• 5 out of 55 out of 55 out of 55 out of 55 out of 5 Kate | 12/31/2013

    " Brilliant, funny and inspiring - I lend this one out a lot. Autobiographical account of a woman who sets up a mini-farm on some land behind her house in downtown Oakland. "

  • 5 out of 55 out of 55 out of 55 out of 55 out of 5 Eva | 12/30/2013

    " i want to be novella carpenter. at least the urban farmer part. "

  • 5 out of 55 out of 55 out of 55 out of 55 out of 5 Katie Painter | 12/23/2013

    " This book was great! Read how she raises 2 pigs in an urban backyard in Oakland, CA, mostly on dumpster scraps. An urban farming must read. "

  • 5 out of 55 out of 55 out of 55 out of 55 out of 5 Shawn | 12/14/2013

    " Fun and educational it made me want to do more to feed my self and not fell so bad about not feeding my self all at the same time. This book is the funnest gardening book i have ever read, "

  • 3 out of 53 out of 53 out of 53 out of 53 out of 5 Ty | 12/12/2013

    " I haven't been very good at sleeping lately, so for a while this is what I was reading in the middle of the night when I didn't want to think about anything or have any emotions. It's about a lady in Oakland who has a garden and some bees and chickens and ducks and turkeys and rabbits and pigs. Towards the end I realized she was giving away quite a bit of her eggs and honey and vegetables, and I wondered if maybe I ought to be a more generous person. As soon as I wondered this I fell asleep. When I went out to water my garden the next morning, I noticed that several of my tomatoes had been stolen. Generosity was being forced on me. A few days later I was mowing my lawn and my lawnmower kept dying so one of my neighbors who I've never talked to before came over to try to help me. We couldn't figure out what was wrong with it so he just let me borrow his and while we were talking his kid (I guess it was his kid) wandered over by my tomato plants and stroked the leaves. "That one just looooves tomatoes" his dad or whatever said. I have a suspect that I can't be mad at. He's like two years old and rides a tricycle and chews on a Silver Surfer action figure all day. Maybe if he keeps taking all my tomatoes his dad will feel obligated to let me use his lawnmower every week. "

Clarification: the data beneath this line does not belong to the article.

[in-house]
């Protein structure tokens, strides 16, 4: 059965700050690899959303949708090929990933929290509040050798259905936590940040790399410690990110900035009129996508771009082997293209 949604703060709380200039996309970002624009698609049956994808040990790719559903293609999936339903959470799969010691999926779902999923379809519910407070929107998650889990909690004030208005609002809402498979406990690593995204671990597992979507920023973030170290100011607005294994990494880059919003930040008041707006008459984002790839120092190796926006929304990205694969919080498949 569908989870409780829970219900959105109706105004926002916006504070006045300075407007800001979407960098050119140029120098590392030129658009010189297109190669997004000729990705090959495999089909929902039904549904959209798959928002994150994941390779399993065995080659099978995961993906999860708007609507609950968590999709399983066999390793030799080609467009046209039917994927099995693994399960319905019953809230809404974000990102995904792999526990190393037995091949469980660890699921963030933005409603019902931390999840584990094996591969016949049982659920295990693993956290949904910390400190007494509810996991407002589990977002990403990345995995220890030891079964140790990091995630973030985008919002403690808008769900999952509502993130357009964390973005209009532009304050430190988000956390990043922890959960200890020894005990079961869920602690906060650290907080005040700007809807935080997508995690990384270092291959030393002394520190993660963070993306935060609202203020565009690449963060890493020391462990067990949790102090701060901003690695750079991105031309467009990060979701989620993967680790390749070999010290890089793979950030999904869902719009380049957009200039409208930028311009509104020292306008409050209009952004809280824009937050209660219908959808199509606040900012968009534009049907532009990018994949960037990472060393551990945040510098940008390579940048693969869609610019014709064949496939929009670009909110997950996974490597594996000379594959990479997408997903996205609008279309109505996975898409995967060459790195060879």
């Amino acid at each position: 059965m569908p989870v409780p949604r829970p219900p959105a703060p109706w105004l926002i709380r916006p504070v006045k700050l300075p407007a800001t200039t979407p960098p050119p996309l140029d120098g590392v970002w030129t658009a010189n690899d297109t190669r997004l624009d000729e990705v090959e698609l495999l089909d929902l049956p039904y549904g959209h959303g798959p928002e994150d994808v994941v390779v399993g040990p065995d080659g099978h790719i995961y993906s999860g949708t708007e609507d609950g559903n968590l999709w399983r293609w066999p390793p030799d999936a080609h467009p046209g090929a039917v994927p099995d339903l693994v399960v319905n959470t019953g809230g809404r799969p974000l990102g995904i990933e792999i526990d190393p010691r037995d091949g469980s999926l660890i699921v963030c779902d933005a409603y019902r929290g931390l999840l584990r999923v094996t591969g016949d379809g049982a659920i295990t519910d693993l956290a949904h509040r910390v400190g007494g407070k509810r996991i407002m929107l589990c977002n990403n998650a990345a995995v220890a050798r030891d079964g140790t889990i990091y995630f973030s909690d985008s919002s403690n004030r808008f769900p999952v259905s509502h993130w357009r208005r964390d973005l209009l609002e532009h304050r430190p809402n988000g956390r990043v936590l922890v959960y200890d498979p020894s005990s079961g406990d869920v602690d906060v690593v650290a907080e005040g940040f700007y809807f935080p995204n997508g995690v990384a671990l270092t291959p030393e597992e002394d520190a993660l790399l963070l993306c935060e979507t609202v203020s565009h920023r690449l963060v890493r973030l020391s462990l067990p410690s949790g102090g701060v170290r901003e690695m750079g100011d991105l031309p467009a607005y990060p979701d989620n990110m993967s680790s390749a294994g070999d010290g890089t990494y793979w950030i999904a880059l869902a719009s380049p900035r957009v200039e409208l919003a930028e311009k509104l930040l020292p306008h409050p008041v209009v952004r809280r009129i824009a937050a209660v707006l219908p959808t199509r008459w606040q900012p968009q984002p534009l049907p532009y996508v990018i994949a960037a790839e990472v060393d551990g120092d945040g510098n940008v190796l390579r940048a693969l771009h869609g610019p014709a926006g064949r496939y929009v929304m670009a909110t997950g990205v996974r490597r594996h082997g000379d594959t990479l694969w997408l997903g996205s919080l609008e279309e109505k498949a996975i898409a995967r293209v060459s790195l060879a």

• 1 out of 51 out of 51 out of 51 out of 51 out of 5 Leanna | 12/11/2013

    " Bought it on my Kindle and made it through the first chapter "

  • 4 out of 54 out of 54 out of 54 out of 54 out of 5 Amy | 12/6/2013

    " Novella Carpenter is a self-proclaimed nut, and I really enjoyed reading about her adventures in Urban Farming. Great read, and hopefully a good motivator for me to build some garden beds. And maybe my dog Lebowski needs some friends. Chickens? A goat? "

  • 4 out of 54 out of 54 out of 54 out of 54 out of 5 G | 10/28/2013

    " Even this vegetarian liked it quite a bit. Probably because I spent a summer living not too far away in Oakland. "

  • 4 out of 54 out of 54 out of 54 out of 54 out of 5 Sarah Carter | 9/10/2013

    " awesome stories of urban farming! loved it. "

  • 3 out of 53 out of 53 out of 53 out of 53 out of 5 American | 8/4/2013

    " I enjoyed this book, but I am very happy these people do not live next door to me! "

  • 5 out of 55 out of 55 out of 55 out of 55 out of 5 Amy Titus | 5/15/2013

    " Those of you that know about my little urban chicken farming project will understand my love for this book. It was hysterical at times but on a more serious note it made me think alot about where the food on my table comes from. After you read it, you may want a hen or two of your own! "

  • 4 out of 54 out of 54 out of 54 out of 54 out of 5 Dustin | 3/14/2013

    " This books makes me miss living in the Bay Area. We lived in south Berkeley, just a couple of miles from the Ghost Town Farm. I found the authors style to be engaging, funny, edgy and enjoyable. I would definitely recommend this to anyone with a green thumb and an open mind. "

  • 4 out of 54 out of 54 out of 54 out of 54 out of 5 Carolyn Jensen | 2/28/2013

    " Very light read, great for summer. Certainly makes you want to plant a garden. "